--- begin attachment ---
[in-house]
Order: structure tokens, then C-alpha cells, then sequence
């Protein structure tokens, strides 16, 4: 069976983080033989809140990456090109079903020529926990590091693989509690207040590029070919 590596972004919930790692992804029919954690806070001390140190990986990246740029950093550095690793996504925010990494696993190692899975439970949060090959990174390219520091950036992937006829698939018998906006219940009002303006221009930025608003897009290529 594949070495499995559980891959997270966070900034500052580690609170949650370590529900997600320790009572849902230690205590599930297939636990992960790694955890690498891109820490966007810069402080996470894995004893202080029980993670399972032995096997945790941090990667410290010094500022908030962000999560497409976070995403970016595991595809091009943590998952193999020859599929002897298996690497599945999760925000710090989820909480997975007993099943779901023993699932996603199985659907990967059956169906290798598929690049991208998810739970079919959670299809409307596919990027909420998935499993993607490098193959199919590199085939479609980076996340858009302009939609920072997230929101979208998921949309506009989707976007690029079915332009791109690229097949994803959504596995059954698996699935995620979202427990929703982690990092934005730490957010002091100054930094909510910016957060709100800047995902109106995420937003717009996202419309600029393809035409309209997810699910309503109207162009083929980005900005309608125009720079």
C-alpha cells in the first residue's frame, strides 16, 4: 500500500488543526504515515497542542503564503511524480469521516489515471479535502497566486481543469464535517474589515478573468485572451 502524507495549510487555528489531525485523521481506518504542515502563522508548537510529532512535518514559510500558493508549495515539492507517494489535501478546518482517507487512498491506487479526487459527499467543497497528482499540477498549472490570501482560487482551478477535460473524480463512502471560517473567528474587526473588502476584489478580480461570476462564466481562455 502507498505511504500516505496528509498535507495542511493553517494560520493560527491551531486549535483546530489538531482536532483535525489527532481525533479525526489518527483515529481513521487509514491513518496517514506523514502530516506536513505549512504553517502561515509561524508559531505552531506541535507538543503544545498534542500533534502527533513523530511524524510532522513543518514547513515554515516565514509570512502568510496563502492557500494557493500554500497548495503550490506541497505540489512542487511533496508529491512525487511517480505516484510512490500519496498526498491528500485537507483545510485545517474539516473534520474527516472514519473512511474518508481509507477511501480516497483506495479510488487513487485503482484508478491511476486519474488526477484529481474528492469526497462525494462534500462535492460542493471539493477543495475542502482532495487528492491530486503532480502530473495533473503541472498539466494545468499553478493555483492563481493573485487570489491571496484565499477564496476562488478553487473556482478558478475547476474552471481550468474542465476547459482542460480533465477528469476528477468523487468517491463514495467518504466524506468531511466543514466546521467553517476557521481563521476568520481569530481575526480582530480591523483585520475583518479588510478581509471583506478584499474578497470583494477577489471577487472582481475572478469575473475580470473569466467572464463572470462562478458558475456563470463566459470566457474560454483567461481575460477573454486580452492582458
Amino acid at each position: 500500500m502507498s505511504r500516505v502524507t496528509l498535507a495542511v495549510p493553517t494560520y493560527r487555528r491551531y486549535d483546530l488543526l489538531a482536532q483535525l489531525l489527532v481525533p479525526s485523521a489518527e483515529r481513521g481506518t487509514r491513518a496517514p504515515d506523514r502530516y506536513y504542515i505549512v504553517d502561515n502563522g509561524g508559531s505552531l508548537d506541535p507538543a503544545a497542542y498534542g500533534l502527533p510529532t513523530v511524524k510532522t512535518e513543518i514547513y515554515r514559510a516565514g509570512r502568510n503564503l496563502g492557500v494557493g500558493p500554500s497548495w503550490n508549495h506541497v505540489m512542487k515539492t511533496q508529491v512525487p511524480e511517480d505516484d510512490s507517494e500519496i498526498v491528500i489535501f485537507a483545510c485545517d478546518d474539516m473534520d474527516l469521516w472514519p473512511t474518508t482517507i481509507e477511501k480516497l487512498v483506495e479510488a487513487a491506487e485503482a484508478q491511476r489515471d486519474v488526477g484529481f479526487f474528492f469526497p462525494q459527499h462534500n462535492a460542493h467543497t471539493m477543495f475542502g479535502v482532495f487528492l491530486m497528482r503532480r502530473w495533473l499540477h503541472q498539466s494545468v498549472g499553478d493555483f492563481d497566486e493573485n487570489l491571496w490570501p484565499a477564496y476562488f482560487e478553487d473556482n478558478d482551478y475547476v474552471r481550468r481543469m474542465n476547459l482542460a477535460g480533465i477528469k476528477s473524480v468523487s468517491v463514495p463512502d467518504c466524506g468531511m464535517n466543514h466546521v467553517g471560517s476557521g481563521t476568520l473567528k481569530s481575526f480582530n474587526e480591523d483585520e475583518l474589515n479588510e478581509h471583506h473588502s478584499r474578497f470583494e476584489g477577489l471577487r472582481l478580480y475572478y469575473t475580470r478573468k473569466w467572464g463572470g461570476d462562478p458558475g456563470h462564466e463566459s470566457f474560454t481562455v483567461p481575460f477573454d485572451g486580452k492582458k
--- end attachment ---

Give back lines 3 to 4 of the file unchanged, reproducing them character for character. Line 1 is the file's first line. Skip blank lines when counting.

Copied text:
């Protein structure tokens, strides 16, 4: 069976983080033989809140990456090109079903020529926990590091693989509690207040590029070919 590596972004919930790692992804029919954690806070001390140190990986990246740029950093550095690793996504925010990494696993190692899975439970949060090959990174390219520091950036992937006829698939018998906006219940009002303006221009930025608003897009290529 594949070495499995559980891959997270966070900034500052580690609170949650370590529900997600320790009572849902230690205590599930297939636990992960790694955890690498891109820490966007810069402080996470894995004893202080029980993670399972032995096997945790941090990667410290010094500022908030962000999560497409976070995403970016595991595809091009943590998952193999020859599929002897298996690497599945999760925000710090989820909480997975007993099943779901023993699932996603199985659907990967059956169906290798598929690049991208998810739970079919959670299809409307596919990027909420998935499993993607490098193959199919590199085939479609980076996340858009302009939609920072997230929101979208998921949309506009989707976007690029079915332009791109690229097949994803959504596995059954698996699935995620979202427990929703982690990092934005730490957010002091100054930094909510910016957060709100800047995902109106995420937003717009996202419309600029393809035409309209997810699910309503109207162009083929980005900005309608125009720079």
C-alpha cells in the first residue's frame, strides 16, 4: 500500500488543526504515515497542542503564503511524480469521516489515471479535502497566486481543469464535517474589515478573468485572451 502524507495549510487555528489531525485523521481506518504542515502563522508548537510529532512535518514559510500558493508549495515539492507517494489535501478546518482517507487512498491506487479526487459527499467543497497528482499540477498549472490570501482560487482551478477535460473524480463512502471560517473567528474587526473588502476584489478580480461570476462564466481562455 502507498505511504500516505496528509498535507495542511493553517494560520493560527491551531486549535483546530489538531482536532483535525489527532481525533479525526489518527483515529481513521487509514491513518496517514506523514502530516506536513505549512504553517502561515509561524508559531505552531506541535507538543503544545498534542500533534502527533513523530511524524510532522513543518514547513515554515516565514509570512502568510496563502492557500494557493500554500497548495503550490506541497505540489512542487511533496508529491512525487511517480505516484510512490500519496498526498491528500485537507483545510485545517474539516473534520474527516472514519473512511474518508481509507477511501480516497483506495479510488487513487485503482484508478491511476486519474488526477484529481474528492469526497462525494462534500462535492460542493471539493477543495475542502482532495487528492491530486503532480502530473495533473503541472498539466494545468499553478493555483492563481493573485487570489491571496484565499477564496476562488478553487473556482478558478475547476474552471481550468474542465476547459482542460480533465477528469476528477468523487468517491463514495467518504466524506468531511466543514466546521467553517476557521481563521476568520481569530481575526480582530480591523483585520475583518479588510478581509471583506478584499474578497470583494477577489471577487472582481475572478469575473475580470473569466467572464463572470462562478458558475456563470463566459470566457474560454483567461481575460477573454486580452492582458